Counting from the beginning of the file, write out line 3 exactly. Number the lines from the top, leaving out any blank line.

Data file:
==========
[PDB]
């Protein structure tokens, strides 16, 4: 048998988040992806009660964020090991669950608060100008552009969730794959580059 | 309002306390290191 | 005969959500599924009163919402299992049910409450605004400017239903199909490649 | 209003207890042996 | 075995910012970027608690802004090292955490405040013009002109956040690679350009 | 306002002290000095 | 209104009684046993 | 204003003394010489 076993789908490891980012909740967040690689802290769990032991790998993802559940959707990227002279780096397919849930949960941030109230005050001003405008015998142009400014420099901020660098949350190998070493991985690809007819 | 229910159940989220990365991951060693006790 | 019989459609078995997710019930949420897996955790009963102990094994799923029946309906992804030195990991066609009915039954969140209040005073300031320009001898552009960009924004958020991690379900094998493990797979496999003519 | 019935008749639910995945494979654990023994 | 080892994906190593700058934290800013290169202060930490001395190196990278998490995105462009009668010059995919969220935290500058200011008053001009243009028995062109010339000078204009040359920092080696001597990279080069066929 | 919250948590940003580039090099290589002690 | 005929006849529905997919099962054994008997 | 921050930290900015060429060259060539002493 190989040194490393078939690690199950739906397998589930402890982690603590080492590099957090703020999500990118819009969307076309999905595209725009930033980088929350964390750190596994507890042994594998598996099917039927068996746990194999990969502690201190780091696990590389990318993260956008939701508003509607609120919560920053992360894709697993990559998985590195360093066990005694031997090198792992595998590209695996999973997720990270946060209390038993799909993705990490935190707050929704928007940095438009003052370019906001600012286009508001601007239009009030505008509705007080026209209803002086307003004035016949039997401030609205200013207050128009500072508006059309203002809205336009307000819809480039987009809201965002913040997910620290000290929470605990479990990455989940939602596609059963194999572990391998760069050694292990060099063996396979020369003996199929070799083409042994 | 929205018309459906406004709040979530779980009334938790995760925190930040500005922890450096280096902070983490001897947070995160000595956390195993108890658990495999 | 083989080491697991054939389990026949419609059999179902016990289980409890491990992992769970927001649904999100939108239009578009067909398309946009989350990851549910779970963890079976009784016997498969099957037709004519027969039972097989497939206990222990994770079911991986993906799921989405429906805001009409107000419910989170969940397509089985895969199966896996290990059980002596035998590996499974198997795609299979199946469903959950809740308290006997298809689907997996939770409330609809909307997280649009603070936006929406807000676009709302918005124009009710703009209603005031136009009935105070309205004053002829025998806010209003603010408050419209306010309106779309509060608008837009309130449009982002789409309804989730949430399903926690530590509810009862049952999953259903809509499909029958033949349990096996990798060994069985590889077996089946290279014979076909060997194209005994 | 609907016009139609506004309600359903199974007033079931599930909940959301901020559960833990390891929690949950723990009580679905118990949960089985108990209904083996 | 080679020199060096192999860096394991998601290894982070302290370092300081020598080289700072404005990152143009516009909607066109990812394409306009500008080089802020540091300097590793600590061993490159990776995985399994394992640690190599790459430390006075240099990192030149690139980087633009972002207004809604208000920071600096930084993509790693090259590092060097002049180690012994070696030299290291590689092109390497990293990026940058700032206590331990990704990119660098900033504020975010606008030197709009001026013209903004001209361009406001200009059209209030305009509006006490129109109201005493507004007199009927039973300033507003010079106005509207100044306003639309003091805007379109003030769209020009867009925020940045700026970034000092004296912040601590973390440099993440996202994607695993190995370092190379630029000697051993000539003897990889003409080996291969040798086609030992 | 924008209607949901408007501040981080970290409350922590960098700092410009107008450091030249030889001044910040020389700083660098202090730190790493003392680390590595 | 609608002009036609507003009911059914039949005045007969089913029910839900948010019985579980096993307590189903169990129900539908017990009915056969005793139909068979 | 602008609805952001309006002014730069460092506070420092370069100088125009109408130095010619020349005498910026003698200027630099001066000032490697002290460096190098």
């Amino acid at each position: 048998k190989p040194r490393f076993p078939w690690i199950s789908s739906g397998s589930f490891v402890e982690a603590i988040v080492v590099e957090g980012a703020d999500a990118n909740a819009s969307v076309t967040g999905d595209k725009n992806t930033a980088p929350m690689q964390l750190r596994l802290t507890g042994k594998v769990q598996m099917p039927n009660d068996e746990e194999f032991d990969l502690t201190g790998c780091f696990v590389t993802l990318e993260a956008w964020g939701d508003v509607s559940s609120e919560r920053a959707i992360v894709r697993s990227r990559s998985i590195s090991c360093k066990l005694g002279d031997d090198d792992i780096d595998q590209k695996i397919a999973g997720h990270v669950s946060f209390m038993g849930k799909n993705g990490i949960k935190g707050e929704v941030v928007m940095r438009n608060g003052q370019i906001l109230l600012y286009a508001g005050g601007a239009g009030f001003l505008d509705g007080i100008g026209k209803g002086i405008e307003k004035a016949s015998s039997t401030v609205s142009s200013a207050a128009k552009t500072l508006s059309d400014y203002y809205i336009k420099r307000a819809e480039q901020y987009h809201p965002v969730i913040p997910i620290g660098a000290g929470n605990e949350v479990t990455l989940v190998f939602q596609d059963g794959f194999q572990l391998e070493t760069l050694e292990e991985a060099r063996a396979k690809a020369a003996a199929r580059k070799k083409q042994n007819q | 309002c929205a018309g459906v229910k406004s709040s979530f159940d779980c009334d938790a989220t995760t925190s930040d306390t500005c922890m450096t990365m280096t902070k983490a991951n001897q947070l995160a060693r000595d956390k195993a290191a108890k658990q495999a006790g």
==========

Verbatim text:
């Amino acid at each position: 048998k190989p040194r490393f076993p078939w690690i199950s789908s739906g397998s589930f490891v402890e982690a603590i988040v080492v590099e957090g980012a703020d999500a990118n909740a819009s969307v076309t967040g999905d595209k725009n992806t930033a980088p929350m690689q964390l750190r596994l802290t507890g042994k594998v769990q598996m099917p039927n009660d068996e746990e194999f032991d990969l502690t201190g790998c780091f696990v590389t993802l990318e993260a956008w964020g939701d508003v509607s559940s609120e919560r920053a959707i992360v894709r697993s990227r990559s998985i590195s090991c360093k066990l005694g002279d031997d090198d792992i780096d595998q590209k695996i397919a999973g997720h990270v669950s946060f209390m038993g849930k799909n993705g990490i949960k935190g707050e929704v941030v928007m940095r438009n608060g003052q370019i906001l109230l600012y286009a508001g005050g601007a239009g009030f001003l505008d509705g007080i100008g026209k209803g002086i405008e307003k004035a016949s015998s039997t401030v609205s142009s200013a207050a128009k552009t500072l508006s059309d400014y203002y809205i336009k420099r307000a819809e480039q901020y987009h809201p965002v969730i913040p997910i620290g660098a000290g929470n605990e949350v479990t990455l989940v190998f939602q596609d059963g794959f194999q572990l391998e070493t760069l050694e292990e991985a060099r063996a396979k690809a020369a003996a199929r580059k070799k083409q042994n007819q | 309002c929205a018309g459906v229910k406004s709040s979530f159940d779980c009334d938790a989220t995760t925190s930040d306390t500005c922890m450096t990365m280096t902070k983490a991951n001897q947070l995160a060693r000595d956390k195993a290191a108890k658990q495999a006790g």